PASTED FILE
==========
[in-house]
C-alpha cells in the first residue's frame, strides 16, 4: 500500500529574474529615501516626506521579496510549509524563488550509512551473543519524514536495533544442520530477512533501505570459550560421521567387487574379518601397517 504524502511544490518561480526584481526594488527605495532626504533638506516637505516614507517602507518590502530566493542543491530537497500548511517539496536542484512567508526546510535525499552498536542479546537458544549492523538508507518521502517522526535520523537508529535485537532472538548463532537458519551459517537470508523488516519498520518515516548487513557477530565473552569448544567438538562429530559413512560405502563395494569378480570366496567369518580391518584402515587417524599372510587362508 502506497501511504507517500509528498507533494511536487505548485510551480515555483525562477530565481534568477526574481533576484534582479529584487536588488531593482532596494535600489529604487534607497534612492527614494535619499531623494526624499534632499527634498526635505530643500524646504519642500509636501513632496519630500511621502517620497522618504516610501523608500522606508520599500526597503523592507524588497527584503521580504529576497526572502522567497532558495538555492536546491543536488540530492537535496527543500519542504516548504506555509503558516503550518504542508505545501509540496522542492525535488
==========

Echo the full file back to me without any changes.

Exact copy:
[in-house]
C-alpha cells in the first residue's frame, strides 16, 4: 500500500529574474529615501516626506521579496510549509524563488550509512551473543519524514536495533544442520530477512533501505570459550560421521567387487574379518601397517 504524502511544490518561480526584481526594488527605495532626504533638506516637505516614507517602507518590502530566493542543491530537497500548511517539496536542484512567508526546510535525499552498536542479546537458544549492523538508507518521502517522526535520523537508529535485537532472538548463532537458519551459517537470508523488516519498520518515516548487513557477530565473552569448544567438538562429530559413512560405502563395494569378480570366496567369518580391518584402515587417524599372510587362508 502506497501511504507517500509528498507533494511536487505548485510551480515555483525562477530565481534568477526574481533576484534582479529584487536588488531593482532596494535600489529604487534607497534612492527614494535619499531623494526624499534632499527634498526635505530643500524646504519642500509636501513632496519630500511621502517620497522618504516610501523608500522606508520599500526597503523592507524588497527584503521580504529576497526572502522567497532558495538555492536546491543536488540530492537535496527543500519542504516548504506555509503558516503550518504542508505545501509540496522542492525535488